Conrad Farrell does not come from a military family, but as a classics major at Williams College, he has encountered the powerful appeal of the Marine Corps ethic: Semper Fidelis comes straight from Sparta, a society where every citizen doubled as a full-time soldier. When Conrad graduates, he joins the Marines to continue a long tradition of honor, courage, and commitment over the course of a four-year tour in Iraq. When we meet him, he has just come home to Katonah, New York. As Conrad attempts to find his footing in the civilian world, he learns how hard it is to return to the people and places he used to love. Gradually, he awakens to a growing rage and the realization that something has gone wrong.
Suspenseful, compassionate, and perceptive, Roxana Robinson's Sparta “is a beautifully written novel that illuminates what happens when we’re estranged from the world as we know it” (Chicago Tribune).
“A tour de force.”—The Washington Post (A Notable Fiction Book of the Year)
“[A] page-turner...Sparta is an exceptional account of life after war. Four out of four stars.”—People
“One of the many strengths of this engaging story is that Robinson doesn’t treat post-traumatic stress disorder with that nifty abbreviation, PTSD, neatly buttoning it in place.”—The New York Times Book Review (Editors’ Choice)
“Robinson brings the tolls of war up close....Her powerful novel demonstrates that fiction actually can function as a sort of explosive device.”—The Washington Post
“Stunning...Conrad’s story is compulsively readable.”—Meg Waite Clayton, Ms. Magazine
“Sparta’s force lies in its level of bared psychological detail...It sounds an alarm for an invisible American crisis.”—The Wall Street Journal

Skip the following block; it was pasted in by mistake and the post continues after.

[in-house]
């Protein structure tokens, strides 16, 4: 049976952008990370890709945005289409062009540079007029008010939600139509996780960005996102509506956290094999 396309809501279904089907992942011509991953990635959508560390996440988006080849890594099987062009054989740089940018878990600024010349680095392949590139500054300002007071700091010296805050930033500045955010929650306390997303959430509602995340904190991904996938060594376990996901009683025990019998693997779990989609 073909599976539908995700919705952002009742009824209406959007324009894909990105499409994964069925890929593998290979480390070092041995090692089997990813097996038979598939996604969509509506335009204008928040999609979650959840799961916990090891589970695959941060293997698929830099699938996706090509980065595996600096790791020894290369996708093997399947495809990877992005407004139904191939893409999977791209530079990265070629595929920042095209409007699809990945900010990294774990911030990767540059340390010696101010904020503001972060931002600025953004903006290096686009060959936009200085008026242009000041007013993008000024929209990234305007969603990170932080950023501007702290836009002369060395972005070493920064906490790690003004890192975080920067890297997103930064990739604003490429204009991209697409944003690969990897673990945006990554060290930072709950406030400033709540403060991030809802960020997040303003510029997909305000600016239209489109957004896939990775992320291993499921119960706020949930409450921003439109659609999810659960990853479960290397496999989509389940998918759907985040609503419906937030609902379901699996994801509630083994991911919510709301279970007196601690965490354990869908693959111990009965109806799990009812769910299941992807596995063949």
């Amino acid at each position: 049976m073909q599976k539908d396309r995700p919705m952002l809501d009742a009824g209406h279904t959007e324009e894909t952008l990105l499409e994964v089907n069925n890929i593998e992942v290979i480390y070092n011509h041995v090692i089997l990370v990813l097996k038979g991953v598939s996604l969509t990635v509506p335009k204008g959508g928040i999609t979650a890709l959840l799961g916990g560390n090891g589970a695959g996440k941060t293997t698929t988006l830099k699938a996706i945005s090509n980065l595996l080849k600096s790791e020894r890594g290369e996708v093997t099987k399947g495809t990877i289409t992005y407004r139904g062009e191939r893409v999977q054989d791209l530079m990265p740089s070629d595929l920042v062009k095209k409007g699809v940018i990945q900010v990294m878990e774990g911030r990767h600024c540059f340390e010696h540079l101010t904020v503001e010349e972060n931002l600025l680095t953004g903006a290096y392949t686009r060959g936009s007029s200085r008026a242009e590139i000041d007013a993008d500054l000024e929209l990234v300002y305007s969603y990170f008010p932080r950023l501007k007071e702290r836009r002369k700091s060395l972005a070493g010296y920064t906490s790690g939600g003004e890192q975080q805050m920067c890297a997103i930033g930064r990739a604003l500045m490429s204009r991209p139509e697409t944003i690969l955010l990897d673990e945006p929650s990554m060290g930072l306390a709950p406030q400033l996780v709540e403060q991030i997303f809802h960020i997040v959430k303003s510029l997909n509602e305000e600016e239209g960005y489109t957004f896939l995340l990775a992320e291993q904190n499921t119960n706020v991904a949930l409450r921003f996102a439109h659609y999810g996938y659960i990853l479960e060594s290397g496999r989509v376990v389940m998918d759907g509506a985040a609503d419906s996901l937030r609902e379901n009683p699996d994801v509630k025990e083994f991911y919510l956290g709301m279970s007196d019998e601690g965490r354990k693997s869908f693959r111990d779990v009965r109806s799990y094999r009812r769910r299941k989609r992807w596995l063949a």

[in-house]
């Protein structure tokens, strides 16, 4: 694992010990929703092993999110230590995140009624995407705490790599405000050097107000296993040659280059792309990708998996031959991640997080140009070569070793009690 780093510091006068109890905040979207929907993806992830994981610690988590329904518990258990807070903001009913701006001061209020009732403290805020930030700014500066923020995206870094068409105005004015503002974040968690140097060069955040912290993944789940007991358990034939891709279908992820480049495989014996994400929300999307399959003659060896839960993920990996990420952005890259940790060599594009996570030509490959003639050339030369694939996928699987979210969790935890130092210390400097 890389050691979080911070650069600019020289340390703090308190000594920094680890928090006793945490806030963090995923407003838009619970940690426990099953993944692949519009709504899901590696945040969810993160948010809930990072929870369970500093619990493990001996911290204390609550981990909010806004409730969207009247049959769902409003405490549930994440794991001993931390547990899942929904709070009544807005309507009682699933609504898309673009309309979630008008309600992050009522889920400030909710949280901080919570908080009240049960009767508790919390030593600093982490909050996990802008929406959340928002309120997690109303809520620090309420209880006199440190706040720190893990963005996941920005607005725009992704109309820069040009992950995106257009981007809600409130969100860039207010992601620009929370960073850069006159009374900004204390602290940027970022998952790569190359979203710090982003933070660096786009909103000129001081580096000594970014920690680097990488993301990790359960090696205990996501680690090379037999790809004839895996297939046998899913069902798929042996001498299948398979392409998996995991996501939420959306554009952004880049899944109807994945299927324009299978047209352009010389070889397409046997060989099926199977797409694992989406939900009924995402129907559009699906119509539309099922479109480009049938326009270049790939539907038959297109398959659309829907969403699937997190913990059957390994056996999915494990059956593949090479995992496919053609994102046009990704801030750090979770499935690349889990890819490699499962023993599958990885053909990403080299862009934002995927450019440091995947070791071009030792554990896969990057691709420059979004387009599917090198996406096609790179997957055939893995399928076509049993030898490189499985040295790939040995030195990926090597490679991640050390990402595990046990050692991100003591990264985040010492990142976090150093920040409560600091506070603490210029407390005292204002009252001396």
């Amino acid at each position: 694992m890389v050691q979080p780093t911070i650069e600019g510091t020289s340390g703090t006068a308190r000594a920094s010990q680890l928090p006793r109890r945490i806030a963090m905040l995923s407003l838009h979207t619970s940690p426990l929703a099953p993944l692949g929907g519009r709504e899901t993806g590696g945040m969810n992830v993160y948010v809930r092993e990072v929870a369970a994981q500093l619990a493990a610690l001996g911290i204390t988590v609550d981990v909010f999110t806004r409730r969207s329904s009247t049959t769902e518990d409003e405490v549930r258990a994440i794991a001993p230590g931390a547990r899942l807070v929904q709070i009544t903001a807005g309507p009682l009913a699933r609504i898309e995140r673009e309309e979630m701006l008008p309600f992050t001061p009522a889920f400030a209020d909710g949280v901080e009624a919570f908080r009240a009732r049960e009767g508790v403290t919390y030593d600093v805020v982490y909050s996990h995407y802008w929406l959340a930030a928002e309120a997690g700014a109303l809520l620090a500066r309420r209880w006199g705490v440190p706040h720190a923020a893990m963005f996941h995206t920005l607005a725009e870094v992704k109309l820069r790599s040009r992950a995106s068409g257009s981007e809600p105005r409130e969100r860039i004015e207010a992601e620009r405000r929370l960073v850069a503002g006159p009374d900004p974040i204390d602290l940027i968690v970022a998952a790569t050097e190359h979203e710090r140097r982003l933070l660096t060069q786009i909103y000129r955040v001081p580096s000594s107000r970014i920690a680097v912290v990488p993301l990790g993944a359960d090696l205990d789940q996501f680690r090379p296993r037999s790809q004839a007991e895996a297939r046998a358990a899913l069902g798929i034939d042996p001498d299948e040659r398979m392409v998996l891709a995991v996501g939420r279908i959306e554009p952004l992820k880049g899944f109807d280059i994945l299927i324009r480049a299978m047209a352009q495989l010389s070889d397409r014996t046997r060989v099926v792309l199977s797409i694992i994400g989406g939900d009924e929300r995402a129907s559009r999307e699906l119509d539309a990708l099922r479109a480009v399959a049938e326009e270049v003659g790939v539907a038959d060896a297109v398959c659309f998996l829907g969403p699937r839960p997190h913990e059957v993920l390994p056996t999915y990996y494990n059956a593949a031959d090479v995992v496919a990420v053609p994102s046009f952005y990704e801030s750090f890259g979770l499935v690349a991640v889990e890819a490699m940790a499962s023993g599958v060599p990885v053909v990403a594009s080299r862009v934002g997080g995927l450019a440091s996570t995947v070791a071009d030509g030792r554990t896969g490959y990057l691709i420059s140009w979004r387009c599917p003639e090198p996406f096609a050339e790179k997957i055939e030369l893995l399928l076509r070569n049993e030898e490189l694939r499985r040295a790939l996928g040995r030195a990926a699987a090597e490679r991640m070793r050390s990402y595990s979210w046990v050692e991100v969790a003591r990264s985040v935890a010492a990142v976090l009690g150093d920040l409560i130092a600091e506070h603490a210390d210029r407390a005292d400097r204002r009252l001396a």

“Roxana Robinson’s Sparta delicately explores the fissures between the military experience and civilian life with this portrait of a liberal northeastern family and what happens when their son, a young Marine lieutenant, returns home from Iraq irrevocably changed. This book is not simply about war, but about the horror and enforced isolation of trauma, the inevitable merging of the personal and the political, and the possibilities and trials found within the bonds of familial and romantic love.”—Phil Klay, author of Redeployment
“Roxana Robinson’s Sparta is a feat of the imagination. Vividly and with unflinching wisdom, Robinson has given voice, substance, and profound reality to her protagonist, Conrad Farrell of the Marine Corps—and in so doing, to thousands of veterans like him.”—Claire Messud, author of The Woman Upstairs and The Emperor’s Children
“Sparta gives us an unflinching portrayal of the costs of war, costs that go far beyond what the tallies of killed and wounded can tell us. There are plenty of losses that can be measured only in the language of the spirit, and it’s books such as this one, necessary books, that guide us to a fuller appreciation of war’s costs.”—Ben Fountain, author of Billy Lynn’s Long Halftime Walk
Praise for Roxana Robinson:
“One of our best writers.”—The Washington Post
“Both lyrical and unsentimental, richly honest and humane.”—The Wall Street Journal
“An intelligent, sensitive analyst of family life.”—Chicago Tribune